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First Name: Paul

Last Name: Cullen

Birthplace: PER

Gender: Male

Branch: Air Force (1947 - present)

Middle Name: Thomas

Date of Birth: 30 May 1901

Date of Death: 23 March 1951 (Presumed)

Rank: Brigadier General

Years Served:
Paul Thomas Cullen

•  World War II (1941 - 1945)
•  Korean War (1950 - 1953)


Paul Thomas Cullen
Brigadier General, U.S. Air Force

Paul Thomas Cullen was born on 30 May 1901 in Peru.

Cullen was the first Commander of the 7th Air Division of Strategic Air Command and Deputy Commander and Chief of Staff of the 2nd Air Force.

He was lost and presumed killed when his C-124A Globemaster II transport ditched and sank during a routine Atlantic flight to the United Kingdom. Cullen and his command staff were picked up at Barksdale AFB by the airplane that had left Walker AFB at Roswell, NM, with almost 50 of the nation's top strategic bombing and nuclear weapons personnel from the 509th Bomb Group.

On 23 March 1951, about 800 miles southwest of Ireland, the airplane issued a Mayday call, reporting a fire in the cargo crates. The C-124 ditched and all aboard exited safely with life preservers and climbed into life rafts equipped with cold weather gear, food, water, flares, and Gibson Girl hand-cranked emergency radios. A B-29 from England located the survivors, who fired several flares, but was not carrying any rescue equipment. The B-29 radioed the coordinates of the survivors and circled until it reached critical fuel level and was forced to return to base.

When the first rescue craft reached the scene 19 hours later, all that was found was a burned briefcase and a partially deflated life raft. Despite the largest air and sea search up to that time, not one body was found. Cullen and the 53 men with him had disappeared.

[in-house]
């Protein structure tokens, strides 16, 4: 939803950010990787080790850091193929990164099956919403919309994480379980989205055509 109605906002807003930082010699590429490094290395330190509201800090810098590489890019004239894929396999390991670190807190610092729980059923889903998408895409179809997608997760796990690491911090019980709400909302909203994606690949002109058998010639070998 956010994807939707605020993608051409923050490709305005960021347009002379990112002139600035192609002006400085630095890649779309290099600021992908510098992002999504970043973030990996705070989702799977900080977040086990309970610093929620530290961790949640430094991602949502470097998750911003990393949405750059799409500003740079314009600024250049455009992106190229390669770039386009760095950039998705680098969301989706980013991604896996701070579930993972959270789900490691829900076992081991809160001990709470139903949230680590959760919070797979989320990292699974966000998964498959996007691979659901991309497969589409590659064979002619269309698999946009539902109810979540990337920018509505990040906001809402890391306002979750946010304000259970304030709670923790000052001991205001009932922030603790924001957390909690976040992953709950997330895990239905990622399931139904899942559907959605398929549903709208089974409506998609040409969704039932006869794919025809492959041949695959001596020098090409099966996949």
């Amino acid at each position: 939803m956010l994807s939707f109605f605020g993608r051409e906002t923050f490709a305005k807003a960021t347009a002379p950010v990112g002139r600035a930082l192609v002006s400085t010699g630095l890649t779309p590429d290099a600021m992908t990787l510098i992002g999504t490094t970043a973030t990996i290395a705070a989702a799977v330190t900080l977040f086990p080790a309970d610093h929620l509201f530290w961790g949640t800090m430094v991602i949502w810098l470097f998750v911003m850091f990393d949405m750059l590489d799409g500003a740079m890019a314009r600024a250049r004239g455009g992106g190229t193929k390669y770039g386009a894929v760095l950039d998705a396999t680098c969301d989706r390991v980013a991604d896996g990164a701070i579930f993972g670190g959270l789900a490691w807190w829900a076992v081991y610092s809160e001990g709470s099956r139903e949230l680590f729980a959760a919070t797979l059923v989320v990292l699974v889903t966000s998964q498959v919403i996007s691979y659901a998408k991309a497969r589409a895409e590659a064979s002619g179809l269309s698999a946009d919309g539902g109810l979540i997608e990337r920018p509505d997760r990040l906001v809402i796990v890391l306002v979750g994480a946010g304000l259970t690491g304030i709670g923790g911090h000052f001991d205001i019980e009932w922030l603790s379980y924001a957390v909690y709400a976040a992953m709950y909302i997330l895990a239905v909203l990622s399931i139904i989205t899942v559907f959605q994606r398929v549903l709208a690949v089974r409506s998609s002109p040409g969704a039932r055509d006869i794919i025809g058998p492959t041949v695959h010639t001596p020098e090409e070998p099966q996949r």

Later it was revealed that Soviet submarines and surface vessels were active in the area. It has been speculated that Cullen and his companions were taken aboard Soviet submarines and brought to Russia for interrogation. Due to their expertise in nuclear and other defense matters, Cullen and the other men on the airplane would have been an intelligence windfall to the Soviets. Cullen had been the air service's leading expert on aerial reconnaissance and aerial photography. He also was the Head of Photography at the Crossroads atom bomb tests in the Pacific in the late 1940s. He also had served as commander of the 2nd Operations Group on two occasions during World War II.


An Air Force trophy for excellence in aerial reconnaissance, the Brig. Gen. Paul T. Cullen Award, was named in his honor.


Brigadier General Paul Thomas Cullen is presumed to have died on 23 March 1951, lost in an airplane crash in the Atlantic Ocean. None of the 54 passengers' bodies were ever recovered.

Honoree ID: 2400   Created by: MHOH




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